We are not short of energy – the sun delivers the equivalent of 15cm of oil over the entire planet every year.
The sun delivers all the energy we actually need.
The issue is the way we value things.
The idea of money is an idea measured in markets, it is value in exchange.
The sun’s energy is distributed, like the air we breath. There is no money or profit in things that are distributed and universally available. So by definition, there is no market incentive to move to solar energy, and huge market incentive to prevent such moves.
Sure, there are energy density issues with many existing battery technologies, and lots of other issues related to chemistry in use and fabrication at scale, and those could be solved relatively quickly if effort was directed that way.
And once again, the idea we have, of using money to direct effort, and using the incentives of the market (scarcity based value in exchange), does not incentivise the delivery of the sort of universal abundance that people actually need. There is no incentive to include factors in the design process unless those factors have a monetary impact.
So it is very complex.
We need to develop mechanisms that incentivise us to use the automated systems we can now produce to deliver an abundance of all the things that individuals reasonably need for security and reasonable degrees of freedom, at the same time as we cease all our negative impacts on the wider environment, and put in place effective mechanisms to preserve what biodiversity we have left.
And those are very complex systems, so by definition there can be no simple set of rules that can produce an outcome like that. Such a process will be an iterative one, of trying out things and seeing what works and what doesn’t and repeating, eternally.
So there are many parts to the answer:
1 is accepting that individual security and individual liberty are both maximised in cooperative environments (the mathematics and logic of that is beyond any reasonable doubt) – the myth that freedom is maximised in competitive markets is pure myth. And our current market economic system is very complex, and performs many functions that are complex and required, so it is not a simple matter of just stopping using money, it is much more complex and multi-leveled than that. And it is something we need to do, over time, in a safe manner (multiple safe to fail experiments). So we need to move to globally cooperative systems (not global control, global cooperation between many levels of diverse systems). Probably some sort of universal income required as a stage in the process.
2 we need to respect individual life and individual liberty universally, and individuals need to accept that liberty always comes with responsibilities – as all levels of system require boundaries if they are to survive, and we are very complex multi leveled systems, as are our cultures. Existence trumps freedom, so there are necessary but eternally uncertain and changing boundaries required for existence, hence necessary but uncertain and changing limits to freedom.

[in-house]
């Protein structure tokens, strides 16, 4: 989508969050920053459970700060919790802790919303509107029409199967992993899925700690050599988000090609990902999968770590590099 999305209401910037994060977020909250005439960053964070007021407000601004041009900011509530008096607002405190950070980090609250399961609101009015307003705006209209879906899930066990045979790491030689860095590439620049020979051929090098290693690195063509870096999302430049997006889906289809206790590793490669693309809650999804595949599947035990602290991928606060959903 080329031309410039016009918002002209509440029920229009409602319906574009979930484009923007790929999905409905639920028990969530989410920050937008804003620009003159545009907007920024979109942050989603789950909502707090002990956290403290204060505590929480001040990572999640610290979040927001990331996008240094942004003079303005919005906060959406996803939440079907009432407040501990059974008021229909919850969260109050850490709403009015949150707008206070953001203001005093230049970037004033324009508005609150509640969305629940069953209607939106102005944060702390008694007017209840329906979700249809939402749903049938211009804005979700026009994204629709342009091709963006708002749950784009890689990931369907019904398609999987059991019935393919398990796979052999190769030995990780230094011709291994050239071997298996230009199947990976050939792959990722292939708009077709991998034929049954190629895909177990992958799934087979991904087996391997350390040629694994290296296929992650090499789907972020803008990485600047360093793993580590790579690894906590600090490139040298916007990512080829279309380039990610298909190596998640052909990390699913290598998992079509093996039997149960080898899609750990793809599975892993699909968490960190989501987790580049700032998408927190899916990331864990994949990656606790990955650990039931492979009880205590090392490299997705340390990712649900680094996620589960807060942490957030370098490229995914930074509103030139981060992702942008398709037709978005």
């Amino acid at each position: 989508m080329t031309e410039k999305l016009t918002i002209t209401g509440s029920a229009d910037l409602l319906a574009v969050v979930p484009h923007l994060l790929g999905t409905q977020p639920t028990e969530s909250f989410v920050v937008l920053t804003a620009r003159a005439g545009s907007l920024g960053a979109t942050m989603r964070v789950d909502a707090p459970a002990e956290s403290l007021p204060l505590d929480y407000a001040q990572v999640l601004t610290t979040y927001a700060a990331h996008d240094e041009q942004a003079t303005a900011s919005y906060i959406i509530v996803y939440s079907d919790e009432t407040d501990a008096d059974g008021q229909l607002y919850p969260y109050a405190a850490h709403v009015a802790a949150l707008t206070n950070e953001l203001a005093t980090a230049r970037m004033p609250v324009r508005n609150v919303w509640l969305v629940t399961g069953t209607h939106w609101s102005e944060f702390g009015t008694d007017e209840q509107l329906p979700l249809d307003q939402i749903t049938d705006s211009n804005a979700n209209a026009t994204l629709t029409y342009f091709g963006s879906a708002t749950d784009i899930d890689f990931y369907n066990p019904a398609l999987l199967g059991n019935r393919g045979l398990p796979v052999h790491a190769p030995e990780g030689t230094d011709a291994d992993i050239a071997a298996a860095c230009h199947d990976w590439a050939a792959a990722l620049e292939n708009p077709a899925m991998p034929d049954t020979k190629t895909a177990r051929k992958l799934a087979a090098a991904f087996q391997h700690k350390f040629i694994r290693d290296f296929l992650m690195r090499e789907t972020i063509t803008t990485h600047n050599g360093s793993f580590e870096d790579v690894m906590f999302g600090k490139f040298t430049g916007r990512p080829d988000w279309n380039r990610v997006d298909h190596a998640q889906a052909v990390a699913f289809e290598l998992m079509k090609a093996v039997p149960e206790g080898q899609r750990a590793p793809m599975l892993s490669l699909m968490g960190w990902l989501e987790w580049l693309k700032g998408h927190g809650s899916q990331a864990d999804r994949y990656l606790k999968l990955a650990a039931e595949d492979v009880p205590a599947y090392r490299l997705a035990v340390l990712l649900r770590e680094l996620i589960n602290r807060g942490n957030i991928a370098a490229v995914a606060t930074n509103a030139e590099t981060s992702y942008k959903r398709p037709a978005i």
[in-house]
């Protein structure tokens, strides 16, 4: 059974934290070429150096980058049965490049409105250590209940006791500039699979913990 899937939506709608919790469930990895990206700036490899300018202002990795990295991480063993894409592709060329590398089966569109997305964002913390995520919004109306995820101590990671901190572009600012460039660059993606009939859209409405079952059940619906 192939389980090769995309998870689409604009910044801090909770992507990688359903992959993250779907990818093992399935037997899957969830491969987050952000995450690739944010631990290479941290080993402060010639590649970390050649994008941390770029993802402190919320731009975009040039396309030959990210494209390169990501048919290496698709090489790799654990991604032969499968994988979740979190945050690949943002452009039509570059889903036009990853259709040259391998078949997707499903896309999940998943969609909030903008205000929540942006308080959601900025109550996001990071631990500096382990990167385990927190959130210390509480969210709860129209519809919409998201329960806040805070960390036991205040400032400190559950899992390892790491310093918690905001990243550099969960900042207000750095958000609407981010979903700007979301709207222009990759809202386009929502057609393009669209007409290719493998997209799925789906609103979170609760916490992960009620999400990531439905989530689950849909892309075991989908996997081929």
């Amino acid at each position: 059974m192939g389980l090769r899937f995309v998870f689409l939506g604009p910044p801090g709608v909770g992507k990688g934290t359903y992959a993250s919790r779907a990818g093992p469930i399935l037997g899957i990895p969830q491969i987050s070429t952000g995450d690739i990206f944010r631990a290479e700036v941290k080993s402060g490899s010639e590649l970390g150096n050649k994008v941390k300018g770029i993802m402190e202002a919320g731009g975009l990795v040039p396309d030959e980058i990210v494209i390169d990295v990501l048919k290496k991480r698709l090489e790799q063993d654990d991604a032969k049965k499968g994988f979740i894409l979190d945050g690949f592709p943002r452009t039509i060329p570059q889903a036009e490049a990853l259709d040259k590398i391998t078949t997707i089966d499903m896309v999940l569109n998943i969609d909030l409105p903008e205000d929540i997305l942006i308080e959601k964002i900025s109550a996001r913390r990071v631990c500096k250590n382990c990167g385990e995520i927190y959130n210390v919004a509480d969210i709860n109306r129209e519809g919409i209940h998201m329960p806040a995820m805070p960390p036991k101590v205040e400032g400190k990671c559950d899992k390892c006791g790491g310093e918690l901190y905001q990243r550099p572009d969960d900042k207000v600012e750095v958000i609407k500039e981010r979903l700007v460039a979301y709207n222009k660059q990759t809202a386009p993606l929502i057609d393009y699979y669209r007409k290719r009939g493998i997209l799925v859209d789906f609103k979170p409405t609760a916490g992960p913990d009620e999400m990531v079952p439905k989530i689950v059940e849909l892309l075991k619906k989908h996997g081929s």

3 we need to develop fully automated systems that can meet the reasonable needs of all individuals, and the needs of the ecosystems that exist on the planet (not either or, both and).
4 we need to accept that real liberty results in real diversity, and can only exist in contexts where diversity is accepted. Provided entities respect the lives and liberties of others, then they must have the right to exist and to express their own liberty. Such diversity will be difficult for the more conservative among us.
5 we must accept that complex systems cannot be constrained by simple rules. Complex systems are always changing, and that reality comes with an eternal responsibility to respond to such changes. And the notion of responsibility itself evolves, as new levels of awareness and complexity emerge.
We need to accept that the simple models are not an appropriate response to complexity except in the most dire of circumstances.
Cooperation is always vulnerable to multiple levels of cheating strategies, and comes with a responsibility on all of us to make reasonable efforts to detect and remove cheating strategies (both internal and external – within ourselves first and foremost, and within others – always easiest to see such things in others, always much harder to see them in ourselves).
Not simple, and doable.
Let us do it!
[followed by – in response to Gaja Vasisht – civilisation and destruction 2 sides of the same coin.]
Sure there seems to be a fundamental balance between order and chaos at the root of existence – we seem to live in a universe of unpredictability within probability functions.
And life seems to have existed for some 4 billion years on this planet (without disappearing), with new levels of complexity and order emerging from time to time (as new levels of cooperation stabilised), including us, and our civilisation(s).
And sure, there is no guarantee of life, and we can increase the probabilities substantially with a bit of serious directed effort.
There is no requirement for civilisation to go to chaos, and it is a definite possibility, particularly if the myth that competitive markets are good for freedom survives (as it is demonstrably the case in mathematics and logic that freedom is optimised in cooperative contexts, and minimised in competitive contexts).
So there is certainly a sense in which destruction is possible unless there is far greater awareness generally, and far greater individual responsibility generally. And there are some real indications that such is happening. So not all doom and gloom, actually quite a bit happening that contains real positive probabilities for life and liberty generally – provided that everyone accepts that liberty contains responsibilities and life demands some restraints on liberty.